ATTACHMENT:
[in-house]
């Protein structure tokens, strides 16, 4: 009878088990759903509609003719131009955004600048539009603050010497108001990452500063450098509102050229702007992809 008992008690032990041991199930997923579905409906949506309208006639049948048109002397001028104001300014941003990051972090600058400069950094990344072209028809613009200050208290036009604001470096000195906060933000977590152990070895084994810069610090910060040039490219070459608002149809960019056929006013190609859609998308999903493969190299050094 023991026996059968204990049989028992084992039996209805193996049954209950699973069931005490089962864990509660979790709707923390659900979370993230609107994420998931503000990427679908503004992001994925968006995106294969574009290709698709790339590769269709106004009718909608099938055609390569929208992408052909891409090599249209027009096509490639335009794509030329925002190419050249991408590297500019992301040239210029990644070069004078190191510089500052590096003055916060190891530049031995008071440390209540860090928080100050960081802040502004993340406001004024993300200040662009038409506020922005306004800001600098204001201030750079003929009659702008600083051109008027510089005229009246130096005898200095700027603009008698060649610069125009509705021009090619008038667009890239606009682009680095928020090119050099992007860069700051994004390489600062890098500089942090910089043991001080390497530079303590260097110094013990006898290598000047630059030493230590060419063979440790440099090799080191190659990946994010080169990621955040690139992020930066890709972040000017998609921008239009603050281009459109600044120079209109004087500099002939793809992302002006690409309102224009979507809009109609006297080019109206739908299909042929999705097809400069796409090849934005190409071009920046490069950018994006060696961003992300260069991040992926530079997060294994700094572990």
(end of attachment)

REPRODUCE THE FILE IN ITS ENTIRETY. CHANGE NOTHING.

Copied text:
[in-house]
């Protein structure tokens, strides 16, 4: 009878088990759903509609003719131009955004600048539009603050010497108001990452500063450098509102050229702007992809 008992008690032990041991199930997923579905409906949506309208006639049948048109002397001028104001300014941003990051972090600058400069950094990344072209028809613009200050208290036009604001470096000195906060933000977590152990070895084994810069610090910060040039490219070459608002149809960019056929006013190609859609998308999903493969190299050094 023991026996059968204990049989028992084992039996209805193996049954209950699973069931005490089962864990509660979790709707923390659900979370993230609107994420998931503000990427679908503004992001994925968006995106294969574009290709698709790339590769269709106004009718909608099938055609390569929208992408052909891409090599249209027009096509490639335009794509030329925002190419050249991408590297500019992301040239210029990644070069004078190191510089500052590096003055916060190891530049031995008071440390209540860090928080100050960081802040502004993340406001004024993300200040662009038409506020922005306004800001600098204001201030750079003929009659702008600083051109008027510089005229009246130096005898200095700027603009008698060649610069125009509705021009090619008038667009890239606009682009680095928020090119050099992007860069700051994004390489600062890098500089942090910089043991001080390497530079303590260097110094013990006898290598000047630059030493230590060419063979440790440099090799080191190659990946994010080169990621955040690139992020930066890709972040000017998609921008239009603050281009459109600044120079209109004087500099002939793809992302002006690409309102224009979507809009109609006297080019109206739908299909042929999705097809400069796409090849934005190409071009920046490069950018994006060696961003992300260069991040992926530079997060294994700094572990």